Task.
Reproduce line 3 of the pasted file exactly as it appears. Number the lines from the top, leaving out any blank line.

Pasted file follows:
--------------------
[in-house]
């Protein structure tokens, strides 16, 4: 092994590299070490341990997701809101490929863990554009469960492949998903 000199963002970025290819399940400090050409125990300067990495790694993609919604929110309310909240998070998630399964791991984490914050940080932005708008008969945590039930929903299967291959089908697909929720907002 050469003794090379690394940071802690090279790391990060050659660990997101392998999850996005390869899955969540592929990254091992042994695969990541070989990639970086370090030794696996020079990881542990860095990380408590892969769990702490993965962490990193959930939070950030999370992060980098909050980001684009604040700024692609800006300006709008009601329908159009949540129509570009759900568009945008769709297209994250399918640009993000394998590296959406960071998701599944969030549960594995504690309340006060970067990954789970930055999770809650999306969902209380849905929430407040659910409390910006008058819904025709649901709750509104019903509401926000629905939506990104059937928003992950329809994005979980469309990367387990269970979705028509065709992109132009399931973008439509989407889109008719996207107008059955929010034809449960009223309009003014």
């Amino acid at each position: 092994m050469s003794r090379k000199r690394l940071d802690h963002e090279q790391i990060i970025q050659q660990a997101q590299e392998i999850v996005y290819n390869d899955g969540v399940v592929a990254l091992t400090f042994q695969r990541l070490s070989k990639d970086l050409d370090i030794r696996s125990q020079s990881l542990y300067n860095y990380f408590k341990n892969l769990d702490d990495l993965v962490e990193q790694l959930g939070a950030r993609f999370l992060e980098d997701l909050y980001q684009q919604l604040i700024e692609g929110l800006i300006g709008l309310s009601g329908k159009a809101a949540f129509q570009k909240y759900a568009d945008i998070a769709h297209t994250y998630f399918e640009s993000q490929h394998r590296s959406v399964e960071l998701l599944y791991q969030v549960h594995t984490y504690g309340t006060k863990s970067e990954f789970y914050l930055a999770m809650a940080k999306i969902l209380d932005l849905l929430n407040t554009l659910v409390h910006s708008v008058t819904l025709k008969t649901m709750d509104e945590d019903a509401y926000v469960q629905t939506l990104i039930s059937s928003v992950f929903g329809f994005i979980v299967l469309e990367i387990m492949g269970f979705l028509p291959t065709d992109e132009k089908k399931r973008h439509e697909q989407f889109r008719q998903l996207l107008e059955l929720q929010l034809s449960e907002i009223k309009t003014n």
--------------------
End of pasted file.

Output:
């Amino acid at each position: 092994m050469s003794r090379k000199r690394l940071d802690h963002e090279q790391i990060i970025q050659q660990a997101q590299e392998i999850v996005y290819n390869d899955g969540v399940v592929a990254l091992t400090f042994q695969r990541l070490s070989k990639d970086l050409d370090i030794r696996s125990q020079s990881l542990y300067n860095y990380f408590k341990n892969l769990d702490d990495l993965v962490e990193q790694l959930g939070a950030r993609f999370l992060e980098d997701l909050y980001q684009q919604l604040i700024e692609g929110l800006i300006g709008l309310s009601g329908k159009a809101a949540f129509q570009k909240y759900a568009d945008i998070a769709h297209t994250y998630f399918e640009s993000q490929h394998r590296s959406v399964e960071l998701l599944y791991q969030v549960h594995t984490y504690g309340t006060k863990s970067e990954f789970y914050l930055a999770m809650a940080k999306i969902l209380d932005l849905l929430n407040t554009l659910v409390h910006s708008v008058t819904l025709k008969t649901m709750d509104e945590d019903a509401y926000v469960q629905t939506l990104i039930s059937s928003v992950f929903g329809f994005i979980v299967l469309e990367i387990m492949g269970f979705l028509p291959t065709d992109e132009k089908k399931r973008h439509e697909q989407f889109r008719q998903l996207l107008e059955l929720q929010l034809s449960e907002i009223k309009t003014n």